• \$\begingroup\$ it works since I upscaled the droplet, but I am sure this can be less resources hungry \$\endgroup\$ – AntK Apr 9 '17 at 0:49
  • \$\begingroup\$ You also need to specify what the resolution is of the starting images (pixel size W x H) and what size you're trying to resize to. The memory consumed depends upon both of those image dimensions. Also, how many are you trying to do in a row? \$\endgroup\$ – jfriend00 Apr 9 '17 at 0:49
  • \$\begingroup\$ The used resources going up is to be expected. Re-calculating big images on the CPU is ressource hungry. Computers and software are usually expected to get a task done as fast as possible, so a 100% CPU spike is a good thing. Same applies to RAM. The problem I see is rather the fuzzy limits your hosting provider applies. Find out more about what exactly is causing the processes to be killed. If it is a rule like CPU usage > 90% for over a minute, then try with a break between the images or every X seconds. \$\endgroup\$ – Hubert Grzeskowiak Apr 9 '17 at 1:47
  • \$\begingroup\$ thanks @HubertGrzeskowiak, I failed to mention that I did try to set up the generation of the images with intervals, one image usually takes about 5 seconds to generate, I wrapped the generation in setTimeout with a step of 10 seconds in between resizing the files , but after your comment I tried this with larger interval and the server did not crush while performing the generation of new images, perhaps this can be a practical solution. Please post your comment as an answer so I can mark it as a correct one. \$\endgroup\$ – AntK Apr 9 '17 at 3:22
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The used resources going up is to be expected. Re-calculating big images on the CPU is ressource hungry. Computers and software are usually expected to get a task done as fast as possible, so a 100% CPU spike is a good thing. Same applies to RAM. The problem I see is rather the fuzzy limits your hosting provider applies. Find out more about what exactly is causing the processes to be killed. If it is a rule like CPU usage > 90% for over a minute, then try with a break between the images or every X seconds.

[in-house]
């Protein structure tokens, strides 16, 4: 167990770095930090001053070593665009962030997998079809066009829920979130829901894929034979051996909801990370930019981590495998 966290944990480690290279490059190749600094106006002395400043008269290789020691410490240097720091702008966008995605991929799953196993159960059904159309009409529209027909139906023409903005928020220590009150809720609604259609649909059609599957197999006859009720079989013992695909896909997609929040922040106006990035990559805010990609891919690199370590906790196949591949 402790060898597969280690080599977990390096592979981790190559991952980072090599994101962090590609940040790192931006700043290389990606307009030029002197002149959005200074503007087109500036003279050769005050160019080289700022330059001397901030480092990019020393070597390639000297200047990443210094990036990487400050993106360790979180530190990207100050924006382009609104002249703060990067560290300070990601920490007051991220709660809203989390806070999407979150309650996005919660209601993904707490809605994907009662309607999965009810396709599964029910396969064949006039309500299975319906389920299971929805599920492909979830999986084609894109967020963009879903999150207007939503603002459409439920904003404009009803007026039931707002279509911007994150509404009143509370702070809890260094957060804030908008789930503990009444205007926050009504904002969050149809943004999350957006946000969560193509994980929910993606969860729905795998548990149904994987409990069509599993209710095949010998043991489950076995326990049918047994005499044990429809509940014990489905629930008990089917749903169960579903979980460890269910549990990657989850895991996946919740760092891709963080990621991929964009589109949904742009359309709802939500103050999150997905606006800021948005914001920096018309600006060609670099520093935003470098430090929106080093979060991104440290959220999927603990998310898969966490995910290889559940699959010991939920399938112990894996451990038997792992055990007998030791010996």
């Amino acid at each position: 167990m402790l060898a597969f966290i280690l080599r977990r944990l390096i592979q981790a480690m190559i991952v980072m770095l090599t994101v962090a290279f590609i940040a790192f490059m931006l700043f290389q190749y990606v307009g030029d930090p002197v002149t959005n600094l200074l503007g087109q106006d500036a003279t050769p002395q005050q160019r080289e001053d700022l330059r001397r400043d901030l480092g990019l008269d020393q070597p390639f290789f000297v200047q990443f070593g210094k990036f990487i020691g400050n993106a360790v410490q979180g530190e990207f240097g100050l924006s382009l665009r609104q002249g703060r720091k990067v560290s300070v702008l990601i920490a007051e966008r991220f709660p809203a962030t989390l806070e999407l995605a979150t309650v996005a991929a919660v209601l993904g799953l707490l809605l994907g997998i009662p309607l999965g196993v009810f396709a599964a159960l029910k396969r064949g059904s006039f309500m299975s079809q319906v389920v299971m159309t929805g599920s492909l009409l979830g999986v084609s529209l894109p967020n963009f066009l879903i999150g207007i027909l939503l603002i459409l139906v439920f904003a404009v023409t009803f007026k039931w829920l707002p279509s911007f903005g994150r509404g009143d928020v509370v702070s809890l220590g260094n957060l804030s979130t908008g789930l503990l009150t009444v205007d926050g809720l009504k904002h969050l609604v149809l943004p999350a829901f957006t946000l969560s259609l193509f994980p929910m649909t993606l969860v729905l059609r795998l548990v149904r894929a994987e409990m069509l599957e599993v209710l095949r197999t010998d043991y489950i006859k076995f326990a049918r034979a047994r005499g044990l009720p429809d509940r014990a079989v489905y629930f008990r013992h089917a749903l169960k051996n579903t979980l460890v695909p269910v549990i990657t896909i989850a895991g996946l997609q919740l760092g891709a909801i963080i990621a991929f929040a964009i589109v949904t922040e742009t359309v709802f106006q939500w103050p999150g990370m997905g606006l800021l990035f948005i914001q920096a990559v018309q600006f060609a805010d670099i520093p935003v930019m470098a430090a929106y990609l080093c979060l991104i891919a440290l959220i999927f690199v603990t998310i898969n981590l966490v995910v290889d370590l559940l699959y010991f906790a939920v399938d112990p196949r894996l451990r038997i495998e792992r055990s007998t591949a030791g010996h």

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Rather than using timing intervals, you may want to consider using promises/deferreds to process your queue. By doing this, you don't have wasted time gaps where you are not doing work. You could also experiment with the number of items you process of the queue at a given time to find the right balance between execution time and resource consumption.

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  • \$\begingroup\$ Sounds interesting, but I can't think if a way to implement with what I have can you link an example of using promises within loops. Sorry if this is trivial question, I haven't worked with promises much \$\endgroup\$ – AntK Apr 9 '17 at 16:18
  • \$\begingroup\$ @AntK You might use something like this npmjs.com/package/promise-queue either directly or as inspiration. Here is a SO question on this topic as well - stackoverflow.com/questions/36672566/… \$\endgroup\$ – Mike Brant Apr 9 '17 at 16:34